Cleaning Out Mother’s House
Pull out the papers. Plunk them down.
Pick them up one at a time.
Wince at the weight of paper,
at the weight of words.
I remember the Vietnam Vet
sitting with us on cracked leather chairs
as the other students passed through
on their way to morning classes
in economics, calculus, chemistry.
He told us all that Nixon had done
for him, for his family.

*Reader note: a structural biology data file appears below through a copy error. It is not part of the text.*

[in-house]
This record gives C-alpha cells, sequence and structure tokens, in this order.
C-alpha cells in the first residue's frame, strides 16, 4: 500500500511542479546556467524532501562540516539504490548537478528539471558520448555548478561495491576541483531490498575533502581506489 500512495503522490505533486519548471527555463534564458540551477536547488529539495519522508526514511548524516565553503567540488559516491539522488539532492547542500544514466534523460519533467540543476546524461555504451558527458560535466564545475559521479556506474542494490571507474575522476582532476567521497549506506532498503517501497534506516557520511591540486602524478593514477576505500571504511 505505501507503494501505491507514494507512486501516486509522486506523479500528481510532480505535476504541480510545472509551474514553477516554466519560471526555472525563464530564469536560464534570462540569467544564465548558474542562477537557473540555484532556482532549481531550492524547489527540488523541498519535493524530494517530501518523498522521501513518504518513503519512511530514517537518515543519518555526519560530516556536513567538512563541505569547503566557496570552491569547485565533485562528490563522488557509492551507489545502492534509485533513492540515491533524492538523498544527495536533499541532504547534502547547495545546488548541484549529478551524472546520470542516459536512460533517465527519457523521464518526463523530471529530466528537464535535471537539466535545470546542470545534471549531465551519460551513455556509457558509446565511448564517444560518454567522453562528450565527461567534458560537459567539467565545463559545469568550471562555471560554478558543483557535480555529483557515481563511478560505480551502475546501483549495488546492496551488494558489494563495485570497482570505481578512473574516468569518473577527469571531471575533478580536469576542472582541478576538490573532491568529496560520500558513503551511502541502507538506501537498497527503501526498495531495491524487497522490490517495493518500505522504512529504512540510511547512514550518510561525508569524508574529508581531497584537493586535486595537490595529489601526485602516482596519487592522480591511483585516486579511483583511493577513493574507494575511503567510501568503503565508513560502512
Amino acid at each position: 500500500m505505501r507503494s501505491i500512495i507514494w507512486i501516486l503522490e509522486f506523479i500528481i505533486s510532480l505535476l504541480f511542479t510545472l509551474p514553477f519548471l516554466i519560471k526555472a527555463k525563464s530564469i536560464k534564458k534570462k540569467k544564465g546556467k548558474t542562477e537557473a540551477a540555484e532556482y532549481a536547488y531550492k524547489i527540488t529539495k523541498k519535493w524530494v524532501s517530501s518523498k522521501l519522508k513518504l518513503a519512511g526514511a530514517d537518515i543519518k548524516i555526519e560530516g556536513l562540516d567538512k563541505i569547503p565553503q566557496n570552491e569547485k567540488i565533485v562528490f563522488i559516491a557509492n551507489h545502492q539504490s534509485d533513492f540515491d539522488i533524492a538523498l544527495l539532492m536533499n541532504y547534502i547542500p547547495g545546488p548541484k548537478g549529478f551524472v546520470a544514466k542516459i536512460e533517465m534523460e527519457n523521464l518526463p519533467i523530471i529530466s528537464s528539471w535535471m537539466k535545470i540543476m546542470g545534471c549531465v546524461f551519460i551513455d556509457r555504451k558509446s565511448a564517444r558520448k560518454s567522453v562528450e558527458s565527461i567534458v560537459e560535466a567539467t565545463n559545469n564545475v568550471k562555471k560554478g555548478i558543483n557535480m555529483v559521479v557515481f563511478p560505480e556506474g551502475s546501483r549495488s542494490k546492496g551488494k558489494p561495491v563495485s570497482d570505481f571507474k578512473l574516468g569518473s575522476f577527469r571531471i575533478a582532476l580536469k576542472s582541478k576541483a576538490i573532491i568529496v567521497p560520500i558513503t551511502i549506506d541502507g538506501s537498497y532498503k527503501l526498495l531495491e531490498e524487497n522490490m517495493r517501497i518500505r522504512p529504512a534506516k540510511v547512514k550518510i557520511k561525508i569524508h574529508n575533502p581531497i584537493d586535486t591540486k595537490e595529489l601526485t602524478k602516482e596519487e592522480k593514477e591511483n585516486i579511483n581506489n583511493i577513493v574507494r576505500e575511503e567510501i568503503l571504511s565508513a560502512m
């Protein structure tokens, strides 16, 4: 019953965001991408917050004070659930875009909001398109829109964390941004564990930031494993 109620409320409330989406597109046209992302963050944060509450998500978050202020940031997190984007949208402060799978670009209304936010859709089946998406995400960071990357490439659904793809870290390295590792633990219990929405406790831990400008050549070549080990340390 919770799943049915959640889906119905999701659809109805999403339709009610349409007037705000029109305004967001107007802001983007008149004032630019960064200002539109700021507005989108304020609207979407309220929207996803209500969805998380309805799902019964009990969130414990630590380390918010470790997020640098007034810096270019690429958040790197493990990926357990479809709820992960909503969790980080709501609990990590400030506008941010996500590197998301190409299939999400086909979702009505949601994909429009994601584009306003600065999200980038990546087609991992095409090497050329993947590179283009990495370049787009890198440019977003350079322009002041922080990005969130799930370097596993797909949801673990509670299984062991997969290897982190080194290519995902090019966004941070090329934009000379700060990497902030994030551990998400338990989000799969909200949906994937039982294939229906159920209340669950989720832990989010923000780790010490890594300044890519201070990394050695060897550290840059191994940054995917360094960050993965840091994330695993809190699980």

I remember the EPA,
the place where I used to work,
checking for the shift in tense,
I remember the day Nixon died.
I watched video of him playing
the piano, playing the same show
tunes that Dad used to play.
The talking heads on Mother’s TV
slap me back into the present.
Her hands like a grandchild’s
piece of pottery rest in her lap.
Her feet in Velcro sneakers
do not reach the bare floor.
She rarely speaks,
to me anyway.
I have to throw out these papers.
Empty this house of more
than just paper. Empty my mind
for what’s to come.